The global supply chain management market was estimated at 15.85 billion US dollars in 2020 and is predicted to grow to over 31 billion US dollars by 2026.
In business, the term “reverse logistics” is used to describe the process of managing the return of goods. It’s a key part of the supply chain, but it can also be a major challenge for businesses.
Here are three important limitations of reverse logistics that you should know about.
1. Reverse Logistics can Lead to Delays
The bulk of the reverse logistics process follows through a series of carriers, stores, and warehouses before reaching the customer. In fact, there are several points in this process where the process becomes less efficient and more prone to delays.
First, the return shipment must be picked up at one facility and then transported to another site for processing. Then shipping methods also have an impact: shipment by ground is most time-consuming and requires storage space at both ends of the journey. For customers on tight delivery schedules, delays caused by these steps can be even more troublesome.
2. Reverse Logistics can be Expensive
The reverse logistics process requires a variety of resources and expertise, which can add up to significant costs. If you choose to outsource your reverse logistics needs, this can add even more expensive because you may have to pay for consultants who help you develop the processes.
The cost of excess inventory can also add up quickly. As a result, the supply chain needs to be planned carefully to avoid unnecessary expenses or loss of revenue on items that were intended for resale.
3. Reverse Logistics is a Challenge to Scale
The reverse logistics process tends to be more complex than the forward logistics process. Each step in the reverse logistics process has an associated step in the forward process, which makes it difficult to scale upward. To address this challenge, companies often partner with manufacturers or other retailers that have the capabilities to serve as a hub for reverse logistics services.
What Is Reverse Logistics
Reversed logistics is a part of the supply chain (of any company) where goods are returned to the company that sold them. Reverse logistics refers to the process of managing the return of goods. It is a key part of the supply chain since it involves many carriers, stores, and warehouses before reaching their final destination
Most companies have this process because it helps them to reduce costs and avoid inventory issues. The reverse logistics process happens in two steps: pick-up – where inventory is returned to the carrier(s) that sent them out; and return – where inventory is transported back to its origin(s). There can be several intervening stages between pick-up and return.
While some companies use the term reverse logistics interchangeably with the term “returns”, others differentiate the two, using reverse logistics to refer to the management of returns from customers and returns from retailers (to wholesalers or directly from retailers to manufacturers).
Reverse Logistics Strategy
An effective reverse logistics strategy is critical to maintaining high levels of customer satisfaction in today’s complex supply chains. By definition, reverse logistics is the process of managing the return of goods and materials back through the supply chain to their original point of manufacture or distribution.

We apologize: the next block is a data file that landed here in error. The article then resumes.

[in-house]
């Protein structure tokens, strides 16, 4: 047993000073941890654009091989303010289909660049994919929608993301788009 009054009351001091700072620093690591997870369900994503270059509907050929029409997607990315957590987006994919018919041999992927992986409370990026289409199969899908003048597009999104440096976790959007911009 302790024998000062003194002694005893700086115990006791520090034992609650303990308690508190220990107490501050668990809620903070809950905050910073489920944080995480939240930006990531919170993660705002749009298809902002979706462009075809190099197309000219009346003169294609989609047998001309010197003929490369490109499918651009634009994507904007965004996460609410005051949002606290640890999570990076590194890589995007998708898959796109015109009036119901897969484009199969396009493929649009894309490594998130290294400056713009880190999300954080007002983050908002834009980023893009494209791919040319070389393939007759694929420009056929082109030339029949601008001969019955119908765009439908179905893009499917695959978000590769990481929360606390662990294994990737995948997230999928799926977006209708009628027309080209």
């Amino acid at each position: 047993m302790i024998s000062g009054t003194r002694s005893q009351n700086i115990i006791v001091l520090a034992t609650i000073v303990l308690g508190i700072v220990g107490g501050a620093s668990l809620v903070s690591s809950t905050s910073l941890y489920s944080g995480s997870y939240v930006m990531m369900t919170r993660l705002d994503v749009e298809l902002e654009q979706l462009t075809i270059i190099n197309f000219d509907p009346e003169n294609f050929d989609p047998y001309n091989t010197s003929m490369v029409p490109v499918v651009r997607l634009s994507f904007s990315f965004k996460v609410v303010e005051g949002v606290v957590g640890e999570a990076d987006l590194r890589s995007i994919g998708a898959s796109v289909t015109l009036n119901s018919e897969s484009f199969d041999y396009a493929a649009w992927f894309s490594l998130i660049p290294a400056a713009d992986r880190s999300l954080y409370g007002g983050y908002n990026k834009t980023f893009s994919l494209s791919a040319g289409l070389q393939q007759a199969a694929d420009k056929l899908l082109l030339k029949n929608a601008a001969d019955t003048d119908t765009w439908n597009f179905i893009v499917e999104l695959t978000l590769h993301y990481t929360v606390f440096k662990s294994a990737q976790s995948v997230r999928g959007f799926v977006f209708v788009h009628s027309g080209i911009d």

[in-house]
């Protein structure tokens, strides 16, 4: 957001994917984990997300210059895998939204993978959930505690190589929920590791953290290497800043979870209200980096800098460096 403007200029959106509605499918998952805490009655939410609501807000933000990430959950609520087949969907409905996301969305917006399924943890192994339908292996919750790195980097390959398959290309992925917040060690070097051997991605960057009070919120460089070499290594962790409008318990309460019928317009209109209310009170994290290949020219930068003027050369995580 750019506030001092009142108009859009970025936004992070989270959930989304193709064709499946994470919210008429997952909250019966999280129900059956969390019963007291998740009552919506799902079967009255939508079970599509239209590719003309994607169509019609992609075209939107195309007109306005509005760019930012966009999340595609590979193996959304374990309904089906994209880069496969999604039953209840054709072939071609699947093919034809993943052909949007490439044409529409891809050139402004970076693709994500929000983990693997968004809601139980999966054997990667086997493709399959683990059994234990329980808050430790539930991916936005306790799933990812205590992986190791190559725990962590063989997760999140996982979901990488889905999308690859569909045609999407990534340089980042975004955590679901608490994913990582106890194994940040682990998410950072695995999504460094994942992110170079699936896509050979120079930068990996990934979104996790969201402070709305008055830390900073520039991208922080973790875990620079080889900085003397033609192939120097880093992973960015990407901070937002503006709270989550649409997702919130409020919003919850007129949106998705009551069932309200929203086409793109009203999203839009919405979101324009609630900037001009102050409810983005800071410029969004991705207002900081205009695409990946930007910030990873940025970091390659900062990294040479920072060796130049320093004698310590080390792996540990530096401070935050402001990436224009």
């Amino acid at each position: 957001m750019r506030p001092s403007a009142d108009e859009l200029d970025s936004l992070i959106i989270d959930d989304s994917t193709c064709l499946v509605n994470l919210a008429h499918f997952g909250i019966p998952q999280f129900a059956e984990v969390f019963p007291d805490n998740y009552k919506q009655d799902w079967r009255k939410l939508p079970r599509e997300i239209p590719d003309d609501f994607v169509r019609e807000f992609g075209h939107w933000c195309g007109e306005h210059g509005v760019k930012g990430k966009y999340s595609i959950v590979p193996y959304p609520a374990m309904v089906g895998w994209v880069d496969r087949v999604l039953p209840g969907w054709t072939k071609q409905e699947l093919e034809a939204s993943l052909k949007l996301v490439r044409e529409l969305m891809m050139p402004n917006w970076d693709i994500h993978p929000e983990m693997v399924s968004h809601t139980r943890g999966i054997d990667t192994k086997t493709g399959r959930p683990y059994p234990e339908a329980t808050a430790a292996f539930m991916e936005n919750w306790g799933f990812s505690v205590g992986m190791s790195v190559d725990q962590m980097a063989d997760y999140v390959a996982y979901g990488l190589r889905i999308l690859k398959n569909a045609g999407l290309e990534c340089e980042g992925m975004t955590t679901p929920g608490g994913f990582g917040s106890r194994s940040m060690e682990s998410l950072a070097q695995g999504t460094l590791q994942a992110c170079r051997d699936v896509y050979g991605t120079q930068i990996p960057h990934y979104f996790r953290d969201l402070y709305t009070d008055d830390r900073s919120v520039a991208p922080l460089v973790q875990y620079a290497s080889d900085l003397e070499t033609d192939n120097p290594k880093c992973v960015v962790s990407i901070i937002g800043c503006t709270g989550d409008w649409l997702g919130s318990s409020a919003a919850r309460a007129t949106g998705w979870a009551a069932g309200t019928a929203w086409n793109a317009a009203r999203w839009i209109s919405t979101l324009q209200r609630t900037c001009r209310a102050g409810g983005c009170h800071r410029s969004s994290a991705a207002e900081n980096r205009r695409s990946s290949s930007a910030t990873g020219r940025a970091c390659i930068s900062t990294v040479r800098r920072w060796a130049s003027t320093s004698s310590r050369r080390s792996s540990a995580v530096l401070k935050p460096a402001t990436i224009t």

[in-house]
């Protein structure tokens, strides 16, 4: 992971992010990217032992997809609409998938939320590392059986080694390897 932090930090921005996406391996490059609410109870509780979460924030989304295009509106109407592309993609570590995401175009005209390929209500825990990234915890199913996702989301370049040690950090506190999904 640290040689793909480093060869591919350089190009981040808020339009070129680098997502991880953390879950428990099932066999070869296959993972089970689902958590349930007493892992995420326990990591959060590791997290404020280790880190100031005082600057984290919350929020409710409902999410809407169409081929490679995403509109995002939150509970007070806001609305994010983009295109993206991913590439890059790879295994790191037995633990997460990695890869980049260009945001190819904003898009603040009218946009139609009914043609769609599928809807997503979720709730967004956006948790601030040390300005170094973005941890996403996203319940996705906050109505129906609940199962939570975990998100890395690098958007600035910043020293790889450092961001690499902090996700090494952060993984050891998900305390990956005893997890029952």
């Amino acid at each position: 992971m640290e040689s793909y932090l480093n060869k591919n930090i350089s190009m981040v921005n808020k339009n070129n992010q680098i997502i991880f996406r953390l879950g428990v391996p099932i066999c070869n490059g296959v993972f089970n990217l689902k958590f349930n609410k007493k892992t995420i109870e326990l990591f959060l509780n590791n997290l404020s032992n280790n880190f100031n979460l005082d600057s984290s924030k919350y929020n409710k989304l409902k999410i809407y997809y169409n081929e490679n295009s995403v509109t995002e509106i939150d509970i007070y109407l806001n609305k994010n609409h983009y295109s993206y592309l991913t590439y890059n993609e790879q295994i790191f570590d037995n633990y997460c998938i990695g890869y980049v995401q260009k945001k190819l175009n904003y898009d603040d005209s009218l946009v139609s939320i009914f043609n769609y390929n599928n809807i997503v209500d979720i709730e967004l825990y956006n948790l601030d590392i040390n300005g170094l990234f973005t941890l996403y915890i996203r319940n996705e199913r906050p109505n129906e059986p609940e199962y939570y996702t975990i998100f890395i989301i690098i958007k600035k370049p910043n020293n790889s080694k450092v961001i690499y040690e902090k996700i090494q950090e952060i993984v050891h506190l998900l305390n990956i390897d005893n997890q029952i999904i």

This can be a challenge for supply chain managers, who must carefully track and manage the return of goods while ensuring that customer satisfaction remains a top priority.
Returns management is the process of managing the return of goods or materials from a customer or client. The reverse logistics process includes the returns management life cycle, which encompasses the return of goods or materials from a customer or client back to the production process. The importance of reverse logistics lies in its ability to optimize the production process and future sales.
The Three Main Types of Reverse Logistics
Even though the term reverse logistics sounds relatively simple, the actual process is more complicated than you might think. This is because the process involves moving a product that has already been sold back to its original vendor.
There are three main types of reverse logistics and they often involve activities that you can do in both the forward process and reverse processes:
1. Horizontal Logistics
Commonly used when shipping out defective products back to their vendor or another retailer for replacement or repair.
2. Vertical Logistics
Used when returning goods for warranty or product guarantees, or for items that were purchased directly from a manufacturer through a third party (i.e., an online retailer). This graph displays the global costs of returning shipments between 2015 and 2019, divided down by region. Return deliveries in the Asia-Pacific area totaled approximately 256.4 billion US dollars in 2019.
3. Open Loop Logistics
When a consumer returns a product that was previously owned and no longer exists in inventory.
Barriers & Solutions in Reverse Logistics
Internet sales have become increasingly important in retailing. E-commerce is expected to account for 19.6 percent of global retail sales in 2021. According to projections, the internet market will account for about a quarter of total worldwide retail sales by 2025.
1. Returned Goods Must be Picked Up
At a store or an online retailer, customers who no longer want an item can return it for free. But in reverse logistics, this process can often be delayed by several weeks. In fact, even when a company offers free returns, delays like these can still occur.